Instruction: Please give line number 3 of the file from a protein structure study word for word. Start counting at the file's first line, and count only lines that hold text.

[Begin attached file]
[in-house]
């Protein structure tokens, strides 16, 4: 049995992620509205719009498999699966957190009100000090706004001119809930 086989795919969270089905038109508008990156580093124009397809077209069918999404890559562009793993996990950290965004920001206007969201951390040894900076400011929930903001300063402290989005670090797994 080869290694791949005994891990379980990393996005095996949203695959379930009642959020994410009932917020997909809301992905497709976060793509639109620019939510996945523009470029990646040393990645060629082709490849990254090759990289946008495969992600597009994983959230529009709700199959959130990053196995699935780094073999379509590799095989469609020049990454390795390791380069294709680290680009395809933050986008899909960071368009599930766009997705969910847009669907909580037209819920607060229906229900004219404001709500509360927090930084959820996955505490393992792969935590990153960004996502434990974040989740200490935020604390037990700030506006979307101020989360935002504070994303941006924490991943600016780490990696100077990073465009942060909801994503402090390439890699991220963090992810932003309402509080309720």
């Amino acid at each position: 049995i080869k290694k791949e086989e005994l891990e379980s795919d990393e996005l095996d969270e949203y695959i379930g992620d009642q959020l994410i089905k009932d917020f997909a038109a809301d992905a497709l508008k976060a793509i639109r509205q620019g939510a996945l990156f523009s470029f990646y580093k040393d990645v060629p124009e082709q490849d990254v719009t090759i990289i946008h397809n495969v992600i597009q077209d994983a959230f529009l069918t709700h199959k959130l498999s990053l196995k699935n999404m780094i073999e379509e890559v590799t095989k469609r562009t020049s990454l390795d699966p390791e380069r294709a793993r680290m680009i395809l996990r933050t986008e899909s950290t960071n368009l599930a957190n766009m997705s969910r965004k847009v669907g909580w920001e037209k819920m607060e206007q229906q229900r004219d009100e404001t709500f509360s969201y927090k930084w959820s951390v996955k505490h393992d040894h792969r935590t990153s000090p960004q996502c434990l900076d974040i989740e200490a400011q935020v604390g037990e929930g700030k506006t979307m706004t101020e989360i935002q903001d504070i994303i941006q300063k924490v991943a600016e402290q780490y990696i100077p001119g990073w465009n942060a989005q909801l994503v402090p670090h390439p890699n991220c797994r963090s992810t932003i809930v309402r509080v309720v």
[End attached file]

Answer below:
């Amino acid at each position: 049995i080869k290694k791949e086989e005994l891990e379980s795919d990393e996005l095996d969270e949203y695959i379930g992620d009642q959020l994410i089905k009932d917020f997909a038109a809301d992905a497709l508008k976060a793509i639109r509205q620019g939510a996945l990156f523009s470029f990646y580093k040393d990645v060629p124009e082709q490849d990254v719009t090759i990289i946008h397809n495969v992600i597009q077209d994983a959230f529009l069918t709700h199959k959130l498999s990053l196995k699935n999404m780094i073999e379509e890559v590799t095989k469609r562009t020049s990454l390795d699966p390791e380069r294709a793993r680290m680009i395809l996990r933050t986008e899909s950290t960071n368009l599930a957190n766009m997705s969910r965004k847009v669907g909580w920001e037209k819920m607060e206007q229906q229900r004219d009100e404001t709500f509360s969201y927090k930084w959820s951390v996955k505490h393992d040894h792969r935590t990153s000090p960004q996502c434990l900076d974040i989740e200490a400011q935020v604390g037990e929930g700030k506006t979307m706004t101020e989360i935002q903001d504070i994303i941006q300063k924490v991943a600016e402290q780490y990696i100077p001119g990073w465009n942060a989005q909801l994503v402090p670090h390439p890699n991220c797994r963090s992810t932003i809930v309402r509080v309720v």